Abstract:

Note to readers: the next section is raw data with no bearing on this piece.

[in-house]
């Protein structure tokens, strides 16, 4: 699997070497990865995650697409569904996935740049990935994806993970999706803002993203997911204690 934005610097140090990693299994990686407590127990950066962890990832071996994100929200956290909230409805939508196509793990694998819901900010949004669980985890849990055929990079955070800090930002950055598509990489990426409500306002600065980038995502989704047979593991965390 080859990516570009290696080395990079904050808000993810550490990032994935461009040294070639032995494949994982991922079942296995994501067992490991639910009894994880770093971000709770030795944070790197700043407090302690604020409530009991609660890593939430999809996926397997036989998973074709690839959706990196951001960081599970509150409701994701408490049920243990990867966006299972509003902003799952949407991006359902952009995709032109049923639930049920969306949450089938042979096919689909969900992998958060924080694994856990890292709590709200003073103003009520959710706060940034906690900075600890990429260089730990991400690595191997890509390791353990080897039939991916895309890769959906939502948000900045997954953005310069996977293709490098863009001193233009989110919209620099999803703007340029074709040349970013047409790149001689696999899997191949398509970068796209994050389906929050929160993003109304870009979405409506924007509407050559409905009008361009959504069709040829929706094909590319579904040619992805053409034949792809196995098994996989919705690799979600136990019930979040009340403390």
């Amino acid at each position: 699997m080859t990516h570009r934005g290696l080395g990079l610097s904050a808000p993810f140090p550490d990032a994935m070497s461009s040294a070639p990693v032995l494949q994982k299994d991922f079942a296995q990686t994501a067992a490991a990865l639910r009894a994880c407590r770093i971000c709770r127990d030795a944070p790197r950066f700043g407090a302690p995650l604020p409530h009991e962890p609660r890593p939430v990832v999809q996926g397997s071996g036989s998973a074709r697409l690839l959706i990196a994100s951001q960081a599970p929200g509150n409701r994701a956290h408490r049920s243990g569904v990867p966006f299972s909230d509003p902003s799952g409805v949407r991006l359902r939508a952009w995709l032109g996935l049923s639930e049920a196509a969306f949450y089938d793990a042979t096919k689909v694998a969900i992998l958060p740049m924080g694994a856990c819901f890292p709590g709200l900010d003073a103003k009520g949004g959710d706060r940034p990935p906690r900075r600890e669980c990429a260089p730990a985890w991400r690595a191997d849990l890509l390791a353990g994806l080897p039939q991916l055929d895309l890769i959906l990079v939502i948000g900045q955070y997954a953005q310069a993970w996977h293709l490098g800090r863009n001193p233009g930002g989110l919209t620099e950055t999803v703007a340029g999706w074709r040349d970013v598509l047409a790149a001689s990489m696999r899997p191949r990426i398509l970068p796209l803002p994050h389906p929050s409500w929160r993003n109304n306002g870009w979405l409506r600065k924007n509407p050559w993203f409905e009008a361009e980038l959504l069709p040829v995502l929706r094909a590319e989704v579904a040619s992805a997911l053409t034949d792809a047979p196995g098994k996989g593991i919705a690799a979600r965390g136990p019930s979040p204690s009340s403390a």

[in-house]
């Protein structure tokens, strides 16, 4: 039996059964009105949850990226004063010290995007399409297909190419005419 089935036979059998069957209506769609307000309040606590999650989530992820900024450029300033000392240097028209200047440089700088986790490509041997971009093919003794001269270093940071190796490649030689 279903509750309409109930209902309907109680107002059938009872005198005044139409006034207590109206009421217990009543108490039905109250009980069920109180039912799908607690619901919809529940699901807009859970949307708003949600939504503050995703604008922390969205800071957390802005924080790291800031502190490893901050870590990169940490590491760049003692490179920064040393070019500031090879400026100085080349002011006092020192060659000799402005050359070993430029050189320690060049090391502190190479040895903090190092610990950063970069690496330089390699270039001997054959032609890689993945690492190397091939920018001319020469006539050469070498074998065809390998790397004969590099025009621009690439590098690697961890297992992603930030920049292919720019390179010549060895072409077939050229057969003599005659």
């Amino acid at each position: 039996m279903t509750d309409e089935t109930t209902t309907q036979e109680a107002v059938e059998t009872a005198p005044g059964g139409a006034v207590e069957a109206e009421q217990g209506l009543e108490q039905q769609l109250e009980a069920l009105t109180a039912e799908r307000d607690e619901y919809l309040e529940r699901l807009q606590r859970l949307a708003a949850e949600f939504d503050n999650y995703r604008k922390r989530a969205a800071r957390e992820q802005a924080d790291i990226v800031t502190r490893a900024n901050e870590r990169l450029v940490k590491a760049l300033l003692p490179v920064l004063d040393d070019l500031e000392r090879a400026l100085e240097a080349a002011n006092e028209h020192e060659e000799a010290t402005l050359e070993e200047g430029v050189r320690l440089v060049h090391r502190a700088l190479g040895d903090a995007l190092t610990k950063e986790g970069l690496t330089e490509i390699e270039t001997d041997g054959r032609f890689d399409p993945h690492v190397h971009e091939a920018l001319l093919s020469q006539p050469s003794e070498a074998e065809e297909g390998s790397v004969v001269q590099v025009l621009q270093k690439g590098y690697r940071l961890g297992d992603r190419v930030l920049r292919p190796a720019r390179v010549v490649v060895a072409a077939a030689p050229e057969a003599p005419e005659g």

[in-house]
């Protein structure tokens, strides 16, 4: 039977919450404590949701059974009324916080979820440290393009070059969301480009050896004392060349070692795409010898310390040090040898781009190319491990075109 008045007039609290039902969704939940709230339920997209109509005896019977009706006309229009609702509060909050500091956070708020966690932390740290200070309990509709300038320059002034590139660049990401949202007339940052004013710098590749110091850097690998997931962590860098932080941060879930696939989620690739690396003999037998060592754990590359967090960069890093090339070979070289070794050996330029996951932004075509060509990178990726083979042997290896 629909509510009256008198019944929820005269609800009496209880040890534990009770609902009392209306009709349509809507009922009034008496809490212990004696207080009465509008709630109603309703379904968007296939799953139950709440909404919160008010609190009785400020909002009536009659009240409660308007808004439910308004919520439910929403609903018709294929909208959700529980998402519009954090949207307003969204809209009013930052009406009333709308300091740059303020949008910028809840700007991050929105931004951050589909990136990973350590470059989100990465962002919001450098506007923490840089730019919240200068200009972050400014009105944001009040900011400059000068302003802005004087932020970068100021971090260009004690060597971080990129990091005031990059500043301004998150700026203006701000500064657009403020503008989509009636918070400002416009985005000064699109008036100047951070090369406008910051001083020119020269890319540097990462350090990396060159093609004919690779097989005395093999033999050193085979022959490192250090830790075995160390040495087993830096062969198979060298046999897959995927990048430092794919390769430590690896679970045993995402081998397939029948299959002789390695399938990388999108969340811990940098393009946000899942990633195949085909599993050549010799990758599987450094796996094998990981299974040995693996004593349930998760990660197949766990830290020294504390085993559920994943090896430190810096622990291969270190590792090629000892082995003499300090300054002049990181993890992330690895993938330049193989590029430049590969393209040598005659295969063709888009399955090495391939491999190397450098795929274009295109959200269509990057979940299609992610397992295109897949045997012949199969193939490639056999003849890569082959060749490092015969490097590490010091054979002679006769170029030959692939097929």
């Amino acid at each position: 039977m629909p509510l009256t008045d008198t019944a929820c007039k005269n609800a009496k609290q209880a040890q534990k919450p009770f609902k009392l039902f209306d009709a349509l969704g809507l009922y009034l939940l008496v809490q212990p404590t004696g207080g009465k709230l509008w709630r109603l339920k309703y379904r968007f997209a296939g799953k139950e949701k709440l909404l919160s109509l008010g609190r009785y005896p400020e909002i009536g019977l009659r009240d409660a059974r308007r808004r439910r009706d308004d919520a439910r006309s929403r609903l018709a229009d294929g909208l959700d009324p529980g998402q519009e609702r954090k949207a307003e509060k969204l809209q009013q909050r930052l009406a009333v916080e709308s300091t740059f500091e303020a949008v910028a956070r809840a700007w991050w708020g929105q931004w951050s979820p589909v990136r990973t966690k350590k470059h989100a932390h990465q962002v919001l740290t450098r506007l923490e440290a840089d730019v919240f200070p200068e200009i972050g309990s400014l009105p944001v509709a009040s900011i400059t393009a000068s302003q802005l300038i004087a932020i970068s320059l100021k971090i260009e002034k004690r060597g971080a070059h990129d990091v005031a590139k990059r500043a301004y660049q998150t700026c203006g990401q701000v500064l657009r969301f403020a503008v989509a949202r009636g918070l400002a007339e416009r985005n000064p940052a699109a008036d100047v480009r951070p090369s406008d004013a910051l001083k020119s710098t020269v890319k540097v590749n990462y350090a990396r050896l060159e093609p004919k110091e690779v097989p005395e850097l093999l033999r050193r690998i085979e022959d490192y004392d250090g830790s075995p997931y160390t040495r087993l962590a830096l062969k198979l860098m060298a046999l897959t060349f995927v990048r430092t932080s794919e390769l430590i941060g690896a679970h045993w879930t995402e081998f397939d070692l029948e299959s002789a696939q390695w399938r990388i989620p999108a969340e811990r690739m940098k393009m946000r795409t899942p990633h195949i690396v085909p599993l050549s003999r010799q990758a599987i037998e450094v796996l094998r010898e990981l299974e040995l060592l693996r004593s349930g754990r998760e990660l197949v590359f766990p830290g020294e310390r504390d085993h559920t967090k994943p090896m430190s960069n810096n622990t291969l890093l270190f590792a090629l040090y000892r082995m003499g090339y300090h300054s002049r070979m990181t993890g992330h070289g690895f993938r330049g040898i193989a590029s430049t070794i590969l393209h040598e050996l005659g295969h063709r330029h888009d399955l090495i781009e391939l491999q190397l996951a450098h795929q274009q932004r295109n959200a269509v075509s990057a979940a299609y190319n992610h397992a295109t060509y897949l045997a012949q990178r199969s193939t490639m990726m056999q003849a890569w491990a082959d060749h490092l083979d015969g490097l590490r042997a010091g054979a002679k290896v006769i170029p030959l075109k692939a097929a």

Submarine sediment density flows are one of the volumetrically most important processes for sediment transport across Earth. The sediment concentration of flows that reach the deep ocean has never been measured directly, and understanding these long-runout flows remains a major challenge. The Miocene Marnoso-Arenacea Formation in the Italian Apennines is the only ancient sequence where individual submarine sediment-density-flow deposits (single beds) have been mapped out for more than 100 km down-flow. Here we document the external shape and internal architecture of thirty-two individual beds that record flow evolution and can be compared to deposit shapes in mathematical or experimental models. The large number of beds allows modes of flow behavior to be identified. Larger-volume turbidites are typically dominated by massive (TA) or planar-laminated (TB) sandstone intervals that have a broad thickness maximum. This shape is important because it suggests that massive and planar laminated sandstones record hindered settling from dense near-bed layers, which have high (> 10% by volume) sediment concentrations. Previously, some authors have inferred that planar-laminated sandstones (TB) are deposited mainly by dilute flows. The position of the broad thickness maximum moves basinward as the volume of sand in the flow increases. This is consistent with mathematical modeling that suggests the position of the thickness maximum depends on flow thickness, flow speed, and sediment settling velocity, as well as sediment concentration, variations in seawater entrainment rate, and local changes in seafloor gradient. Smaller-volume turbidite sandstone intervals are finer grained and dominated by ripple cross-lamination (TC) and have a near exponential decay in thickness that is consistent with deposition from a dilute sediment suspension. The rate of near exponential thinning is controlled by sandstone volume. In contrast, turbidite mudstone intervals show an approximately linear increase in thickness with distance. Flows that entered the basin in opposite directions produced turbidite mudstone intervals that thicken towards the same location, indicating that muddy turbidity currents can drain back over long distances to basinal lows.

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